The Minister and the Terrorist

Courtesy Reuters


Shortly before noon on December 21, 1975, six people entered the headquarters of the Organization of Petroleum Exporting Countries (OPEC) on Vienna's Ringstrasse. Confirming that an OPEC summit was still in progress, they walked up the stairs to the first floor, took out automatic weapons, and advanced toward the room where the meeting was being held. When a pair of Austrian guards tried to stop them, the terrorists shot one, sending his body down to the lobby in an elevator, and locked the other in an empty office. After killing two bystanders who tried to intervene, they entered the conference room and took several dozen people hostage. A special police squad rushing to the scene was met with shots in the first-floor reception area and returned the fire. Soon one of the terrorists, bleeding from the stomach, tossed a grenade that exploded between the two sides and sent everyone diving for cover. The police retreated downstairs and a standoff began.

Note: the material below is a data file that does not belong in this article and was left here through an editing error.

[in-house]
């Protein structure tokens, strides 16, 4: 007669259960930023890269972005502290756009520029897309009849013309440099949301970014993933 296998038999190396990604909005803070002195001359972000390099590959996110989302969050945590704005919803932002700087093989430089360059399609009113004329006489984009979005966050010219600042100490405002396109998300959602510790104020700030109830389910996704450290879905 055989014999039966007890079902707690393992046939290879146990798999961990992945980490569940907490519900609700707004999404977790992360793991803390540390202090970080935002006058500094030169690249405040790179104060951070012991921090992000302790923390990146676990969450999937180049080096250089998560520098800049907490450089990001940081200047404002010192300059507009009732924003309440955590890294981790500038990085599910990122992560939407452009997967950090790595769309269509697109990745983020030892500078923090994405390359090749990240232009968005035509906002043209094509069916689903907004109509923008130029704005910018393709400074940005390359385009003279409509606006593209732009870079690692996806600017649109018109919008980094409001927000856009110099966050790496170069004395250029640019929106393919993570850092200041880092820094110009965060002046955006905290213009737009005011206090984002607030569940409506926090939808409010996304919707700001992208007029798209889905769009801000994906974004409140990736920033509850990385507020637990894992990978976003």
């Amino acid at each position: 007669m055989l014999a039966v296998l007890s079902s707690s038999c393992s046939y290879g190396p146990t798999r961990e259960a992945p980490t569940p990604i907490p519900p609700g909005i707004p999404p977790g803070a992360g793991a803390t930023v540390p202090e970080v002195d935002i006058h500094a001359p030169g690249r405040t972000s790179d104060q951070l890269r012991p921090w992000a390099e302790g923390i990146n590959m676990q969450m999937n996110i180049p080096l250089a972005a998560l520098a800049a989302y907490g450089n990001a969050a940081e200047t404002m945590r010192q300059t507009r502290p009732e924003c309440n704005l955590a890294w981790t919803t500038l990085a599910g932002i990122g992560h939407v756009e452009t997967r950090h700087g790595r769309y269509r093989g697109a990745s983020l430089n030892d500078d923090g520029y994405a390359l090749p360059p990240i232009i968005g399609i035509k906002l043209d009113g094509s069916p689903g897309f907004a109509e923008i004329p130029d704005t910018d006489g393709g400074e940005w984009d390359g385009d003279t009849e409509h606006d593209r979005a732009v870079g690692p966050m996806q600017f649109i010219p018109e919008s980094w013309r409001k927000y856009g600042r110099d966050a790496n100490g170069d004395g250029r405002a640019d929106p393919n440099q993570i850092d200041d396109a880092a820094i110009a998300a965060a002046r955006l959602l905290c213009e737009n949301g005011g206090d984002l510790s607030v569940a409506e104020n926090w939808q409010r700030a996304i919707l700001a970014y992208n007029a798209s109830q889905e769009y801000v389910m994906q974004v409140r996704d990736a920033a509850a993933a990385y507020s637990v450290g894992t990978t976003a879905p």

The terrorist leader, a Venezuelan who was born Ilyich Ramirez Sanchez but went by the nom de guerre "Carlos," stacked explosives near the hostages and announced that he was the head of a Palestinian commando unit targeting the conservative oil-rich states of Iran and Saudi Arabia. He dictated a communique in French promoting the Palestinian cause and Arab unification, along with a short message in English threatening to kill the hostages unless the Austrian authorities broadcasted the communique every two hours and provided a bus to the Vienna airport, a getaway plane, and a flight crew. He sent out to the police first the notes and later the terrorist who had been wounded during the firefight and needed immediate medical attention. By evening the Austrian government decided to broadcast the communique as directed, and during the night it acceded to the other demands as well, so long as the captive Austrians were released before the plane left.

The next morning a bus pulled up in front of the building

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